9. Amen sister…amen….I have excellent classroom control and I too hate centers. It makes me feel as though I push a large number to the side and focus on the bottom.

  10. I don’t do “centers” but I have activity time after group work. There are up to 9 activities to work with a mix of math, reading, LA and art. While students work with partners of choice I pull over small group for whatever skill they need short review/practice. Some of the activities students have to bring to me to confirm they are done. I have a lot of student contact during this time and can help students think through issues. I would never survive rotating groups.

  11. I whole heartedly agree with you! Centers are awful. Too much work, too much time for the teacher and little benefit for students. I am a huge fan of Daily 5. No prep. Students are held accountable for the ultimate: Can they read? You don’t have to implement CAFE to use Daily 5.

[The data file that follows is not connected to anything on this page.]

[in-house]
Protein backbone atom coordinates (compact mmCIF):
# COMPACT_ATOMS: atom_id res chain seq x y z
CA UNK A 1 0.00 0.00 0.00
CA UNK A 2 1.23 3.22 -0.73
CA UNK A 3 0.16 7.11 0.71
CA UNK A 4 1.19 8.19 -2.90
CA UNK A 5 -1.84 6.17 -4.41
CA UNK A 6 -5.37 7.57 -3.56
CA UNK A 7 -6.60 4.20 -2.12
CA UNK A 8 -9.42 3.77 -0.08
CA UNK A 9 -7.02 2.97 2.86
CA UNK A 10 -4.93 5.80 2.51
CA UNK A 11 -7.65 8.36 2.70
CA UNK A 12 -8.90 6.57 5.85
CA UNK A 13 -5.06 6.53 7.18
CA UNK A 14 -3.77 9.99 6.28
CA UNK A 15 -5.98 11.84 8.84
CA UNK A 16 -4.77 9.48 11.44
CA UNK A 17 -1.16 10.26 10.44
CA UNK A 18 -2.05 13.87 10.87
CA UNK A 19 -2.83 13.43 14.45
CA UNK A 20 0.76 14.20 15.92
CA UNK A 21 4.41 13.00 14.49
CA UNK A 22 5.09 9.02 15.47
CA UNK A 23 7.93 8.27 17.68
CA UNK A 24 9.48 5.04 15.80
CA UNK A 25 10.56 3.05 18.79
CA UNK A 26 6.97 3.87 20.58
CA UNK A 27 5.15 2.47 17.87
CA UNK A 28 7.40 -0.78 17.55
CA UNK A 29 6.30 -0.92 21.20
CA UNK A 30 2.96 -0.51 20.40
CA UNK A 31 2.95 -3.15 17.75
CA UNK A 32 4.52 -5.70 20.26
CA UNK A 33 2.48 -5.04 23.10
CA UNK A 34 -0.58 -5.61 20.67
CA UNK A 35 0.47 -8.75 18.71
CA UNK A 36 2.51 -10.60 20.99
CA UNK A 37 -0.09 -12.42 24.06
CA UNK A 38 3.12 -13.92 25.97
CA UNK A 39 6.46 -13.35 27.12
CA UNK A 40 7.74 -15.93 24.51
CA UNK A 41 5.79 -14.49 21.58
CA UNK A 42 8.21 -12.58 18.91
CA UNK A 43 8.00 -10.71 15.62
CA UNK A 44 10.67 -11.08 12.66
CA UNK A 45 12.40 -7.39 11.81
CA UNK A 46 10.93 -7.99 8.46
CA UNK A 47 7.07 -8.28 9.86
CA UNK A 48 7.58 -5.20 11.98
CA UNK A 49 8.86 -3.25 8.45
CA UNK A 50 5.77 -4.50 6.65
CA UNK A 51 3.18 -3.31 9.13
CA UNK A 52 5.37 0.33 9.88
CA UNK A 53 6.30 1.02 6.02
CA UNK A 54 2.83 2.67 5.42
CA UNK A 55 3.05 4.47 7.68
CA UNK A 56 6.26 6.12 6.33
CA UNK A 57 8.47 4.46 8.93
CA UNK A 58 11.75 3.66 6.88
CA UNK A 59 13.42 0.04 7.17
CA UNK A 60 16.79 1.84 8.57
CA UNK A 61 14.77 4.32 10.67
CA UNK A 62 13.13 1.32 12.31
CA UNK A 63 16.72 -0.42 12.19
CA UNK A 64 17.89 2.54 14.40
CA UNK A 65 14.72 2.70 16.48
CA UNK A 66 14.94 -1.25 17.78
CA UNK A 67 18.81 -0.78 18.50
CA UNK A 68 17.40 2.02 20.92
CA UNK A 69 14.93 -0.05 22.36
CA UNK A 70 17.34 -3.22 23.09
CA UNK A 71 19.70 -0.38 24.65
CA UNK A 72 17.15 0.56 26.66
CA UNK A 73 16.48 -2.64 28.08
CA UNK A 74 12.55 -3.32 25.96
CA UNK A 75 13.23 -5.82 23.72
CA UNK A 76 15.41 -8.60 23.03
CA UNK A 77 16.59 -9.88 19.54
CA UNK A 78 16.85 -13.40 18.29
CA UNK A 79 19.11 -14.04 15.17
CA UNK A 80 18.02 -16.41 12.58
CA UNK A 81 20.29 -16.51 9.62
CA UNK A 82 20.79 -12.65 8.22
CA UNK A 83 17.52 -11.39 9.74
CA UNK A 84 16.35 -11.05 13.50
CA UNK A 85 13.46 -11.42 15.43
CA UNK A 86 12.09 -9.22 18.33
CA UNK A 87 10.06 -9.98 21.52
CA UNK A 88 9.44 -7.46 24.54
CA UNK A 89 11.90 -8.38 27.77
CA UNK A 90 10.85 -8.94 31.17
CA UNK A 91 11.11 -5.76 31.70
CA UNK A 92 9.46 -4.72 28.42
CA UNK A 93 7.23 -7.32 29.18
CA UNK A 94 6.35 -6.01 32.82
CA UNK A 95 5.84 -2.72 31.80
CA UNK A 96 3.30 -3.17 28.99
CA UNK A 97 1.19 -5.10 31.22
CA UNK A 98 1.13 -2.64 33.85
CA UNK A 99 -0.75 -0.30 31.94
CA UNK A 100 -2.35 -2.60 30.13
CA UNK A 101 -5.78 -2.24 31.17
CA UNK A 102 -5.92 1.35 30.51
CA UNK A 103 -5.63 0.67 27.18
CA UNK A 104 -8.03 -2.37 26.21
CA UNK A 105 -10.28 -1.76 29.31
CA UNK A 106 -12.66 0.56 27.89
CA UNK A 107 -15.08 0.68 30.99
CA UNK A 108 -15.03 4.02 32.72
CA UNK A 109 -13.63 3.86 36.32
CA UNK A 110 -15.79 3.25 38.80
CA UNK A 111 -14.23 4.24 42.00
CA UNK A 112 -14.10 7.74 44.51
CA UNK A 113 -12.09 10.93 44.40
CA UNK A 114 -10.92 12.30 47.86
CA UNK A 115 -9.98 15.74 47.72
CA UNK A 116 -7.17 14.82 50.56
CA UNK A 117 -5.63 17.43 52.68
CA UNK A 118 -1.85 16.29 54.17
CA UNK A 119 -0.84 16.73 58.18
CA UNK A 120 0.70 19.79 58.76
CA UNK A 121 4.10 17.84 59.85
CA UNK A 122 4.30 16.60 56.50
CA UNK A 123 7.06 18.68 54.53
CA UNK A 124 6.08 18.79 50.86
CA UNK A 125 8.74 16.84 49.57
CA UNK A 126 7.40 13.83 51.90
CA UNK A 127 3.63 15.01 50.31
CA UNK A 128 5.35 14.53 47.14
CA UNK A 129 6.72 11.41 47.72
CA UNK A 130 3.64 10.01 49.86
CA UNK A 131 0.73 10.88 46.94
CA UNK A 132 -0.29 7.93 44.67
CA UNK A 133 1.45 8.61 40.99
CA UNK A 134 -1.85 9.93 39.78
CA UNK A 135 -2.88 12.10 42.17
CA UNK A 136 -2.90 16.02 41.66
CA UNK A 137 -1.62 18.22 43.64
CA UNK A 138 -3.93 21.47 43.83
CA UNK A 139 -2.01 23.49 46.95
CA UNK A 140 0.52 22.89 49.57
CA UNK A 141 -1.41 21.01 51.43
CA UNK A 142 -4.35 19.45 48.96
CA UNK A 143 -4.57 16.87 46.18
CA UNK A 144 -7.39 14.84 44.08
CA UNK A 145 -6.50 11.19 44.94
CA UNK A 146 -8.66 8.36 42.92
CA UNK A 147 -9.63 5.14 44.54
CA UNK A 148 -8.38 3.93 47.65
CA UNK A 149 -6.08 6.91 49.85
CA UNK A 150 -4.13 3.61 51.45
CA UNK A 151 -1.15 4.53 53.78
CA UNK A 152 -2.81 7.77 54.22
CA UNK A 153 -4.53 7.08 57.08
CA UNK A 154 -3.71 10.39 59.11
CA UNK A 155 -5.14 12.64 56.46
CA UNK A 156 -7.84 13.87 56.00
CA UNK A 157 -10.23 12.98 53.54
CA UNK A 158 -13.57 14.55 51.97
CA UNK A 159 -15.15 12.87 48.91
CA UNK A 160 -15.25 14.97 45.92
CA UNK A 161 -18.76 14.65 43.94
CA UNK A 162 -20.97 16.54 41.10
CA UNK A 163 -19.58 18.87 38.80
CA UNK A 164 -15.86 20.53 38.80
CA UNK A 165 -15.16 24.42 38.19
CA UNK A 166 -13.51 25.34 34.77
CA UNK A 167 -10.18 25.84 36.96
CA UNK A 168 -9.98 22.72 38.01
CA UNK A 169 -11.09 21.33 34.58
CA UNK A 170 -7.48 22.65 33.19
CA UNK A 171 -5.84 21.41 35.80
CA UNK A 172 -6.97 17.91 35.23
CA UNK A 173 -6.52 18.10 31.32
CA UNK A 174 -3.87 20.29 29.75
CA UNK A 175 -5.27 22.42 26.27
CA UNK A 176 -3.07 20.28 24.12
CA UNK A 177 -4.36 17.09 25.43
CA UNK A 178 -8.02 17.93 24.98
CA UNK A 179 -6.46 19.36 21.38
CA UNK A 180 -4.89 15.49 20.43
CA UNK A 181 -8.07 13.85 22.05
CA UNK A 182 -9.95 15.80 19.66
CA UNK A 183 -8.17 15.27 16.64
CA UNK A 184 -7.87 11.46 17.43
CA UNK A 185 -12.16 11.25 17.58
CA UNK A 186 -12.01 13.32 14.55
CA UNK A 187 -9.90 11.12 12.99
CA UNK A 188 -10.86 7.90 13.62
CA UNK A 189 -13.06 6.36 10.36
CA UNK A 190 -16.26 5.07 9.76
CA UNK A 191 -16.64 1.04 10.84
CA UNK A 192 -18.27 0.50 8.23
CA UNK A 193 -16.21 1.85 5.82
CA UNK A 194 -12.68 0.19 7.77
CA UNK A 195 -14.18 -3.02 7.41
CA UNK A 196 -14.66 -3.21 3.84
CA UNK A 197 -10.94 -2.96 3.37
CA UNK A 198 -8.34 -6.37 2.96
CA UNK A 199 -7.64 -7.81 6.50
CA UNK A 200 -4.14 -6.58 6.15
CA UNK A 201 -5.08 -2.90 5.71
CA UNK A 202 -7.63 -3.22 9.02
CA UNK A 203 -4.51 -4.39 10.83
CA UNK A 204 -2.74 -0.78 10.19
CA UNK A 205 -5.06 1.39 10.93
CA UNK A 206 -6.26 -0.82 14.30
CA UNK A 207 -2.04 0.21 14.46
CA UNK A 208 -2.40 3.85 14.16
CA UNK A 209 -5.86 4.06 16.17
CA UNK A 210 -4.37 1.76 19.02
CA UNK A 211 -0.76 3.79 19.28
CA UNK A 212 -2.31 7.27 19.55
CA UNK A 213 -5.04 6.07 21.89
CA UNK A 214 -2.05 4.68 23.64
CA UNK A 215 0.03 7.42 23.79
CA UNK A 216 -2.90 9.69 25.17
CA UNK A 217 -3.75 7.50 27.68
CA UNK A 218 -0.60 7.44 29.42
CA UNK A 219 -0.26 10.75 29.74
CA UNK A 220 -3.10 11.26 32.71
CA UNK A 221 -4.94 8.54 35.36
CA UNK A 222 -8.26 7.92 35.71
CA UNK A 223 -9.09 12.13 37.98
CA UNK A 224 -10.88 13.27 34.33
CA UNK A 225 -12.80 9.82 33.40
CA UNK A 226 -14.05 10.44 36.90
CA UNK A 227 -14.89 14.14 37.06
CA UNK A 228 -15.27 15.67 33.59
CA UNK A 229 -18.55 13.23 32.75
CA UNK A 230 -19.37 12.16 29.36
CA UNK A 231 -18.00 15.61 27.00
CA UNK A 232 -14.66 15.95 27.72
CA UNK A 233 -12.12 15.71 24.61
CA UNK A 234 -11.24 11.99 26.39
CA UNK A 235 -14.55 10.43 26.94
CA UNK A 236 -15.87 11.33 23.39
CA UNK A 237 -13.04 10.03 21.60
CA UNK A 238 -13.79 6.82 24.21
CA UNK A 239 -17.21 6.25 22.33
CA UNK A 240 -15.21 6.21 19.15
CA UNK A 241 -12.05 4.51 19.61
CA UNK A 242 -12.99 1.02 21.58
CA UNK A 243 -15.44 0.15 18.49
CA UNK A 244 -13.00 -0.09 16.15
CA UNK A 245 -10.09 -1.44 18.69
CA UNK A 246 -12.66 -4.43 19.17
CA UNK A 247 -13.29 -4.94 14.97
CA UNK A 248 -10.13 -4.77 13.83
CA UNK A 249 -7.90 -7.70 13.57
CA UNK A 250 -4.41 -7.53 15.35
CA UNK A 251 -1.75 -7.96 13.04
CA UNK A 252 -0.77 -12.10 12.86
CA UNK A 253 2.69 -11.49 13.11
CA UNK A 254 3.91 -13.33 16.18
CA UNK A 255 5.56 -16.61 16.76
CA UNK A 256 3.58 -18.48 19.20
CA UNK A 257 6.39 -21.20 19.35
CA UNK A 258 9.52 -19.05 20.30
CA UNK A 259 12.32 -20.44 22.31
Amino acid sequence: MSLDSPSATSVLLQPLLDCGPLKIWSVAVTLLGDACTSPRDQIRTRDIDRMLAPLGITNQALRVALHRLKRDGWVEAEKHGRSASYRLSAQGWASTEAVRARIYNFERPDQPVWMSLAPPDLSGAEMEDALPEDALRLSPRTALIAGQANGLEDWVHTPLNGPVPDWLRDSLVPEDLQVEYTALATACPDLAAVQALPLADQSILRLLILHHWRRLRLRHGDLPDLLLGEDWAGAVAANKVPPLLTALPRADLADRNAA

12. I do centers, but feel they are too much work. Our principal now wNts to see kids stand in front of eAch one and say the goal!! I teach kinder!!!!
    I try to do at least 2 rotations… That said there are alwYs kids off task… Missing pieces …
    I’m exhausted just thinking about it

  13. New teacher here. I just graduated from college. I have actually never been in a classroom other than subbing that uses centers. I don’t really have an opinion. I have always heard the people who love centers talk about them so it is nice to hear the other side. Thank you for sharing!

  14. I love your post! I have taught 14 years with the same thoughts as you! I laughed sooo much reading this. I am so tired of “wonderful teacher BS”. That is totally the reality in every class I have ever seen, even though they might skew the reality to make it seem like they are the best thing since sliced bread.

  15. Love this post – I was cracking up!! I used to really enjoy centers, but with the class sizes getting so out of control, it’s just so much more difficult. And, now our admin is looking for each center to be differentiated and for the kids to know the objective or essential question for each one. Ridiculous. haha. Thanks so much for sharing!! 🙂